When another body is found, Mariana’s obsession with proving Fosca’s guilt spirals out of control, threatening to destroy her credibility as well as her closest relationships. But Mariana is determined to stop this killer, even if it costs her everything—including her own life. - from Goodreads

This sounds like it's going to be an incredible thriller, and I love the Greek mythology elements!

Monday, April 12, 2021

Podcasts I'm Listening To Lately


Without my work commute, I was finding it really hard to get through audiobooks last year.  While I could listen to them while going for walks or doing chores, they were just taking way too long.  My sister suggested that I try podcasts instead; their shorter lengths make them much more manageable.  Since then, I've found quite a few podcasts that I listen to on a regular basis, and here are some of my favorites!

 
 
First up are the two Bravo-related podcasts I listen to (I'm obsessed with Housewives, #sorrynotsorry).  Real Moms of Bravo features two friends (and moms) who recap all their favorite Bravo shows and sometimes talk about personal things.  On Mention It All, Dylan and Bari not only recap the shows, but also insert their snarky analysis and report on all breaking Bravo news.
 

For deep (and funny) thoughts on all things related to food, you have to try A Hot Dog is a Sandwich.  The two hosts choose a culinary question or debate for each episode, such as crunchy vs. smooth peanut butter, is bacon overrated, and what's the best pizza style.  Since I'm obsessed with the British royal family (and just royalty in general), of course I listen to Royally Obsessed.  The hosts break down all the royal news and sightings each week, as well as "this week in royal history."


Books and the City is hosted by four friends who met at a book club and then started a podcast.  They live and read in New York City.  You and Me Both with Hillary Clinton is the only semi-political podcast I listen to, but it's really so much more than that.  Each week she sits down with a guest (or two or three) and chats about things ranging from religion to cooking to politics (of course).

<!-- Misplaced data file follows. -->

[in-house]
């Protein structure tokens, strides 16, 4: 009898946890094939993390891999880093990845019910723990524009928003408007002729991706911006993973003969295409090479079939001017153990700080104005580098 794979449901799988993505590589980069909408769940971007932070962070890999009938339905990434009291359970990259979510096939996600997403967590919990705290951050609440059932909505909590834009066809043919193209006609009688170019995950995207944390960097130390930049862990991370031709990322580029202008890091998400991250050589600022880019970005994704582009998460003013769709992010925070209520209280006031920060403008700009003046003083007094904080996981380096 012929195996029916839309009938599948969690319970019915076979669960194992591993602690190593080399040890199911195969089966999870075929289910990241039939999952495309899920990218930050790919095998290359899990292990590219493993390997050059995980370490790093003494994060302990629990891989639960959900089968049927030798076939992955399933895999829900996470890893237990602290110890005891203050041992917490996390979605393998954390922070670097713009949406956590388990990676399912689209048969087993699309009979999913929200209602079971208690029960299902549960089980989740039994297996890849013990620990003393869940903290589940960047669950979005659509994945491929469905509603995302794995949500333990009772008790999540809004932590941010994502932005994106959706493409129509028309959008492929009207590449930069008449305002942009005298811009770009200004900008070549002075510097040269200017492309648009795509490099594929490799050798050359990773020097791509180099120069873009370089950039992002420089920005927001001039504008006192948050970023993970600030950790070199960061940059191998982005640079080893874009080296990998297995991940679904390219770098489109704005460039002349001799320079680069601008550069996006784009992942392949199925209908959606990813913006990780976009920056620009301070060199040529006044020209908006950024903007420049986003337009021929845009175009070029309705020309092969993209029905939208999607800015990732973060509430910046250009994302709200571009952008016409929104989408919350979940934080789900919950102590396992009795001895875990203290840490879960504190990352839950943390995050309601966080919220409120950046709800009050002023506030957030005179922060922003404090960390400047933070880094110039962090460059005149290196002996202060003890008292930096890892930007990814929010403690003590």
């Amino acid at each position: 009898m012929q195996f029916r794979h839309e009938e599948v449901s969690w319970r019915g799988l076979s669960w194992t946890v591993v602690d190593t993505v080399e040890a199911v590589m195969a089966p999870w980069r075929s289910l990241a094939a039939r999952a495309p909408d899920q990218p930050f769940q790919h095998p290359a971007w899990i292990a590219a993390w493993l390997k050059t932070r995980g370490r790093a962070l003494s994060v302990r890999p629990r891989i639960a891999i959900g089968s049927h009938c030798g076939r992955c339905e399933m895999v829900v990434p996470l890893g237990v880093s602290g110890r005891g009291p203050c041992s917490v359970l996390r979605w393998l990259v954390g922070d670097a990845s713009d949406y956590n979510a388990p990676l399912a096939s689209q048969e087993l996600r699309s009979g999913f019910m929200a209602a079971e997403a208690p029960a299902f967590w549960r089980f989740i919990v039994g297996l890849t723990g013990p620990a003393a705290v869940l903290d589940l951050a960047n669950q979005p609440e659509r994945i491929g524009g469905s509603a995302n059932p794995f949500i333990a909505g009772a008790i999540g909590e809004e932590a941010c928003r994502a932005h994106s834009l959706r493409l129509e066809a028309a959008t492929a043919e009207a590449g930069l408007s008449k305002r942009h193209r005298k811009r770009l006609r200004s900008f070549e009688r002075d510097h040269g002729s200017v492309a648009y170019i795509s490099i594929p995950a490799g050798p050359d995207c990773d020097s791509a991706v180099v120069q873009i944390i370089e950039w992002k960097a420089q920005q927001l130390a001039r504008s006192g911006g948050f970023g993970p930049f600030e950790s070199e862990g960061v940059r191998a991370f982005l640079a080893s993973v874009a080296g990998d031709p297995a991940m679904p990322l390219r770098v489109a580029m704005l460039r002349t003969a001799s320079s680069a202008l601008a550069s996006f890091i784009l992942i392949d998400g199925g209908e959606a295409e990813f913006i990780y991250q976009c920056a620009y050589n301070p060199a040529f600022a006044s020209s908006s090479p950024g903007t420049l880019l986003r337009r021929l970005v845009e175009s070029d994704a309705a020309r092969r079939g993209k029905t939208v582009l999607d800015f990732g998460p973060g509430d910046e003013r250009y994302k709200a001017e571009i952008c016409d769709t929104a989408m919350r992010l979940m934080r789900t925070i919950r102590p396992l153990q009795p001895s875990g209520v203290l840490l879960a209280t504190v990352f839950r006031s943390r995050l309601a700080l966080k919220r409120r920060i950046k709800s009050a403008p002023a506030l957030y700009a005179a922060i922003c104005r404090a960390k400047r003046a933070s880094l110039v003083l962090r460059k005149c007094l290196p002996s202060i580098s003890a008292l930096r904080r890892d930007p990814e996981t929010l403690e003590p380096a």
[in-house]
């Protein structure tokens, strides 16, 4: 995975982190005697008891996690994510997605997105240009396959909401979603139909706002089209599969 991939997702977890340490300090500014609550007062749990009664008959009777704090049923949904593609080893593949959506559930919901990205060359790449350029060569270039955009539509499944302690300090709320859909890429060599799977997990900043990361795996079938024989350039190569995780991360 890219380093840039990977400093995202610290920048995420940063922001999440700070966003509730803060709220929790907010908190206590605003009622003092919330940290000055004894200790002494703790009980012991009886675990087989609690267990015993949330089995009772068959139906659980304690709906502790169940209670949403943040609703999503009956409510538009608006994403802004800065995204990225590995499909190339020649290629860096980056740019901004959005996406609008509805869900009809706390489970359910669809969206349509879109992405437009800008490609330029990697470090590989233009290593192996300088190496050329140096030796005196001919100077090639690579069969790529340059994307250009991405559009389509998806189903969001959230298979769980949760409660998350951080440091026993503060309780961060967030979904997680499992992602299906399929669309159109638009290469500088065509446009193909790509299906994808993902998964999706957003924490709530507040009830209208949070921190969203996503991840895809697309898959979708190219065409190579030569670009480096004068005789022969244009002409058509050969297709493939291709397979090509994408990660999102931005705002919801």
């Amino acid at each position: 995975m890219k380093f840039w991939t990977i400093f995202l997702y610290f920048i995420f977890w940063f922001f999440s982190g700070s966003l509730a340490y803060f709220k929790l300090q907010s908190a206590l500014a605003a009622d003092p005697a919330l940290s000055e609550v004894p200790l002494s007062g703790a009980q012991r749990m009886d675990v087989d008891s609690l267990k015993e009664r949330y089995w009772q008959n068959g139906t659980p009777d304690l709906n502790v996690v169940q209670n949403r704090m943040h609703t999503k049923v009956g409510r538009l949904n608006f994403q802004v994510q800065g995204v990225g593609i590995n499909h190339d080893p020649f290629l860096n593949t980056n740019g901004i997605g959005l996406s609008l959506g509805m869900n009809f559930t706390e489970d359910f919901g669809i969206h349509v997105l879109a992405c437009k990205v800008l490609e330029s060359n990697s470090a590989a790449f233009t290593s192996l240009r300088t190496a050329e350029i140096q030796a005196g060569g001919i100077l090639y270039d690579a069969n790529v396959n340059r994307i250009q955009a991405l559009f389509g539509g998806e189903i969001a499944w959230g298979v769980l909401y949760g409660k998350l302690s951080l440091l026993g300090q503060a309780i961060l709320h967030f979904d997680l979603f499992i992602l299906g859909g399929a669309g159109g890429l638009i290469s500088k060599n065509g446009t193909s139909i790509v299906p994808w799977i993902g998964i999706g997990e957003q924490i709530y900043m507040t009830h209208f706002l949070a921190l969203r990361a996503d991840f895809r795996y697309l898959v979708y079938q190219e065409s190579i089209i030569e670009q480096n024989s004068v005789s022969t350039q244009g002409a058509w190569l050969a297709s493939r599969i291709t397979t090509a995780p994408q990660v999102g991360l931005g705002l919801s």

What are some of your favorite podcasts?
 

Friday, April 9, 2021

March Quick Reviews

Spellbreaker by Charlie N. Holmberg (2020)

Elsie Camden lives in a Victorian England where people must pay to use magic and cast spells, but the ability to break spells is a gift only some are born with.  Elsie is a spellbreaker, but as she is unregistered, technically the work she does is illegal.  One day she is caught by a magic user, and she strikes a deal with the mysterious (and handsome) stranger.  I always enjoy Holmberg's stories; she creates unique and interesting magical systems that merge well with their settings.  The magical system in this book really highlights the class differences of the Victorian era.  I liked Elsie's character; she believes she's using her spellbreaking abilities to help the common people.  The plot was a mix of a historical fantasy and a cozy mystery.  There were some unexpected twists and turns that took the story in some interesting directions, and it sets up the second book of the duology nicely.  4 stars

Layla by Colleen Hoover (2020)
 
This is not going to be an easy review to write; I've been ruminating on my feelings for a couple days and I still don't have a firm grip on how I feel about this book!  For Leeds and Layla, it's love at first sight, until an attack leaves Layla with a traumatic brain injury.  To help her recover, Leeds takes her back to the B&B where they first met, but while working on their relationship, Leeds meets Willow, and he's torn between the two women.  I think it's common knowledge by this point that this book is a paranormal romance, but I don't want to say too much more than that because it really is better to go in as blind as possible.  Hoover's writing is great, as always, but I couldn't help but really dislike Leeds; he makes so many questionable choices!  The story definitely held some surprises, too - each time I thought I knew what was going on, Hoover threw a wrench into it.  But - I can't decide if this book was totally brilliant or totally cheesy!  I do feel like the ending came on really fast and would have liked a little more closure.  3.5 stars

The Lady Rogue by Jenn Bennett (2020)